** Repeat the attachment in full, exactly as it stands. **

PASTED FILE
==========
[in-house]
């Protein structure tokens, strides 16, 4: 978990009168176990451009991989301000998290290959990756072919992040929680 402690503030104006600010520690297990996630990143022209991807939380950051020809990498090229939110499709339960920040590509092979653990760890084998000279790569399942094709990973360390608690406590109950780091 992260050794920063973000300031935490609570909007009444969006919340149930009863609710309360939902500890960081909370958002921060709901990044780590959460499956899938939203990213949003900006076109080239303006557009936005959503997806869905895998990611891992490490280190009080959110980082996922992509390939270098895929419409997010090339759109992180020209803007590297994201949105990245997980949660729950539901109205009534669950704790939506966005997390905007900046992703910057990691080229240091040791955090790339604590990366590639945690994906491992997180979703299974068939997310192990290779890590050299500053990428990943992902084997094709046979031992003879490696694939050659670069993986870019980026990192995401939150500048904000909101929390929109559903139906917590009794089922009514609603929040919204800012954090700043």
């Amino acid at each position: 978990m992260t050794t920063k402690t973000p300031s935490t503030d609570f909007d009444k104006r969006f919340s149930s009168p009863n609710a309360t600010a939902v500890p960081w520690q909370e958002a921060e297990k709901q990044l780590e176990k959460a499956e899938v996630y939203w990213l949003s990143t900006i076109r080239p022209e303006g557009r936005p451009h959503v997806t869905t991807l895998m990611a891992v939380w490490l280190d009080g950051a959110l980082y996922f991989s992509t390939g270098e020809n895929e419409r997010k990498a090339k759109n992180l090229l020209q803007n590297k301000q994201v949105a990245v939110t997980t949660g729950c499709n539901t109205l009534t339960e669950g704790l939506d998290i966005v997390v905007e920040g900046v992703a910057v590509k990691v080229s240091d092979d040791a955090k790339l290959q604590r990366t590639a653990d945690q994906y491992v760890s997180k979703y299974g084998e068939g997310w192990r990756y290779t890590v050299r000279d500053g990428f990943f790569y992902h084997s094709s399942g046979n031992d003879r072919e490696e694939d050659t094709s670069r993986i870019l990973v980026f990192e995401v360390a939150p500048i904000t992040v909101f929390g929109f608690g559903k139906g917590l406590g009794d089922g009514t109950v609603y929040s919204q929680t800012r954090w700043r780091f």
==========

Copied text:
[in-house]
């Protein structure tokens, strides 16, 4: 978990009168176990451009991989301000998290290959990756072919992040929680 402690503030104006600010520690297990996630990143022209991807939380950051020809990498090229939110499709339960920040590509092979653990760890084998000279790569399942094709990973360390608690406590109950780091 992260050794920063973000300031935490609570909007009444969006919340149930009863609710309360939902500890960081909370958002921060709901990044780590959460499956899938939203990213949003900006076109080239303006557009936005959503997806869905895998990611891992490490280190009080959110980082996922992509390939270098895929419409997010090339759109992180020209803007590297994201949105990245997980949660729950539901109205009534669950704790939506966005997390905007900046992703910057990691080229240091040791955090790339604590990366590639945690994906491992997180979703299974068939997310192990290779890590050299500053990428990943992902084997094709046979031992003879490696694939050659670069993986870019980026990192995401939150500048904000909101929390929109559903139906917590009794089922009514609603929040919204800012954090700043």
């Amino acid at each position: 978990m992260t050794t920063k402690t973000p300031s935490t503030d609570f909007d009444k104006r969006f919340s149930s009168p009863n609710a309360t600010a939902v500890p960081w520690q909370e958002a921060e297990k709901q990044l780590e176990k959460a499956e899938v996630y939203w990213l949003s990143t900006i076109r080239p022209e303006g557009r936005p451009h959503v997806t869905t991807l895998m990611a891992v939380w490490l280190d009080g950051a959110l980082y996922f991989s992509t390939g270098e020809n895929e419409r997010k990498a090339k759109n992180l090229l020209q803007n590297k301000q994201v949105a990245v939110t997980t949660g729950c499709n539901t109205l009534t339960e669950g704790l939506d998290i966005v997390v905007e920040g900046v992703a910057v590509k990691v080229s240091d092979d040791a955090k790339l290959q604590r990366t590639a653990d945690q994906y491992v760890s997180k979703y299974g084998e068939g997310w192990r990756y290779t890590v050299r000279d500053g990428f990943f790569y992902h084997s094709s399942g046979n031992d003879r072919e490696e694939d050659t094709s670069r993986i870019l990973v980026f990192e995401v360390a939150p500048i904000t992040v909101f929390g929109f608690g559903k139906g917590l406590g009794d089922g009514t109950v609603y929040s919204q929680t800012r954090w700043r780091f």